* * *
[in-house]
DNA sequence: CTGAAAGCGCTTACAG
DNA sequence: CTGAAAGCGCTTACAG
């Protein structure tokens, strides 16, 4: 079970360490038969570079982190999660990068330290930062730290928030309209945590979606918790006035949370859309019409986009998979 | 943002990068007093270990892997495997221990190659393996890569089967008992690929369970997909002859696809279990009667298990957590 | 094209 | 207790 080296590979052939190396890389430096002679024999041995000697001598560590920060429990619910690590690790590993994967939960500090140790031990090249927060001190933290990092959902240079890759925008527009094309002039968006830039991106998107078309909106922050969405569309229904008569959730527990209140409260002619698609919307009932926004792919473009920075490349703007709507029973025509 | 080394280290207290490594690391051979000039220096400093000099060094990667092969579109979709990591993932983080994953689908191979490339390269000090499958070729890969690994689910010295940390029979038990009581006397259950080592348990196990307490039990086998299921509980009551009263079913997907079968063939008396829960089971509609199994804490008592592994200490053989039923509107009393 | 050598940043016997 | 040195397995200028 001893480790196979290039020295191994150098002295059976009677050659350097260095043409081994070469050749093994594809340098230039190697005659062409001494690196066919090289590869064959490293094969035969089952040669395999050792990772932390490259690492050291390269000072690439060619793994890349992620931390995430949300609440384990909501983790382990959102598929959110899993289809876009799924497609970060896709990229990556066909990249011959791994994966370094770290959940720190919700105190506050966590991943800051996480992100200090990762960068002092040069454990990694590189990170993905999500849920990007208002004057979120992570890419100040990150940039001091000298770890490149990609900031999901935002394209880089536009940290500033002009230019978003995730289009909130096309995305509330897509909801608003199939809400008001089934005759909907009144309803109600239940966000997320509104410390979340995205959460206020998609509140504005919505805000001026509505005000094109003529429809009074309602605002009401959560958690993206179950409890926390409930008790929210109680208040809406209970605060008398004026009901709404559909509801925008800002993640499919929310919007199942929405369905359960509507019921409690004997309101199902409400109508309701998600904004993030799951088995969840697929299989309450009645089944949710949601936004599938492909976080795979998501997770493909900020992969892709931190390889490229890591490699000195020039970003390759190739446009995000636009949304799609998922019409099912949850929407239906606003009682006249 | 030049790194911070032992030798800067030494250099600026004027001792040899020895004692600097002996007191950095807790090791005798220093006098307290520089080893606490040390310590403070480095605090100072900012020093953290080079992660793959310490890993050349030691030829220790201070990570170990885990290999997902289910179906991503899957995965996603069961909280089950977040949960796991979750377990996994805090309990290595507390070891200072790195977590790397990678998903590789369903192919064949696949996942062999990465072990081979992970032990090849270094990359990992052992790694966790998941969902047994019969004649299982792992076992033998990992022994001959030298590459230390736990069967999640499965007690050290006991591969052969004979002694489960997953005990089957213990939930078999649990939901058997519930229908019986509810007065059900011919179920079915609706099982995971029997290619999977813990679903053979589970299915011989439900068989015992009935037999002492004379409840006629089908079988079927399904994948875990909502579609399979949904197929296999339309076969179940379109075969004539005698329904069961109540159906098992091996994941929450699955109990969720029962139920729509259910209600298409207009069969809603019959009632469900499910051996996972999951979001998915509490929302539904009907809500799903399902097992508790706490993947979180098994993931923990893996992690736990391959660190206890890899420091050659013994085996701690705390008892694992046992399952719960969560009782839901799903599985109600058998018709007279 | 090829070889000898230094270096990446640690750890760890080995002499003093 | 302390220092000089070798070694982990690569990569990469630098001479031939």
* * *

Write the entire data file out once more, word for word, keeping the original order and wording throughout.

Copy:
[in-house]
DNA sequence: CTGAAAGCGCTTACAG
DNA sequence: CTGAAAGCGCTTACAG
């Protein structure tokens, strides 16, 4: 079970360490038969570079982190999660990068330290930062730290928030309209945590979606918790006035949370859309019409986009998979 | 943002990068007093270990892997495997221990190659393996890569089967008992690929369970997909002859696809279990009667298990957590 | 094209 | 207790 080296590979052939190396890389430096002679024999041995000697001598560590920060429990619910690590690790590993994967939960500090140790031990090249927060001190933290990092959902240079890759925008527009094309002039968006830039991106998107078309909106922050969405569309229904008569959730527990209140409260002619698609919307009932926004792919473009920075490349703007709507029973025509 | 080394280290207290490594690391051979000039220096400093000099060094990667092969579109979709990591993932983080994953689908191979490339390269000090499958070729890969690994689910010295940390029979038990009581006397259950080592348990196990307490039990086998299921509980009551009263079913997907079968063939008396829960089971509609199994804490008592592994200490053989039923509107009393 | 050598940043016997 | 040195397995200028 001893480790196979290039020295191994150098002295059976009677050659350097260095043409081994070469050749093994594809340098230039190697005659062409001494690196066919090289590869064959490293094969035969089952040669395999050792990772932390490259690492050291390269000072690439060619793994890349992620931390995430949300609440384990909501983790382990959102598929959110899993289809876009799924497609970060896709990229990556066909990249011959791994994966370094770290959940720190919700105190506050966590991943800051996480992100200090990762960068002092040069454990990694590189990170993905999500849920990007208002004057979120992570890419100040990150940039001091000298770890490149990609900031999901935002394209880089536009940290500033002009230019978003995730289009909130096309995305509330897509909801608003199939809400008001089934005759909907009144309803109600239940966000997320509104410390979340995205959460206020998609509140504005919505805000001026509505005000094109003529429809009074309602605002009401959560958690993206179950409890926390409930008790929210109680208040809406209970605060008398004026009901709404559909509801925008800002993640499919929310919007199942929405369905359960509507019921409690004997309101199902409400109508309701998600904004993030799951088995969840697929299989309450009645089944949710949601936004599938492909976080795979998501997770493909900020992969892709931190390889490229890591490699000195020039970003390759190739446009995000636009949304799609998922019409099912949850929407239906606003009682006249 | 030049790194911070032992030798800067030494250099600026004027001792040899020895004692600097002996007191950095807790090791005798220093006098307290520089080893606490040390310590403070480095605090100072900012020093953290080079992660793959310490890993050349030691030829220790201070990570170990885990290999997902289910179906991503899957995965996603069961909280089950977040949960796991979750377990996994805090309990290595507390070891200072790195977590790397990678998903590789369903192919064949696949996942062999990465072990081979992970032990090849270094990359990992052992790694966790998941969902047994019969004649299982792992076992033998990992022994001959030298590459230390736990069967999640499965007690050290006991591969052969004979002694489960997953005990089957213990939930078999649990939901058997519930229908019986509810007065059900011919179920079915609706099982995971029997290619999977813990679903053979589970299915011989439900068989015992009935037999002492004379409840006629089908079988079927399904994948875990909502579609399979949904197929296999339309076969179940379109075969004539005698329904069961109540159906098992091996994941929450699955109990969720029962139920729509259910209600298409207009069969809603019959009632469900499910051996996972999951979001998915509490929302539904009907809500799903399902097992508790706490993947979180098994993931923990893996992690736990391959660190206890890899420091050659013994085996701690705390008892694992046992399952719960969560009782839901799903599985109600058998018709007279 | 090829070889000898230094270096990446640690750890760890080995002499003093 | 302390220092000089070798070694982990690569990569990469630098001479031939």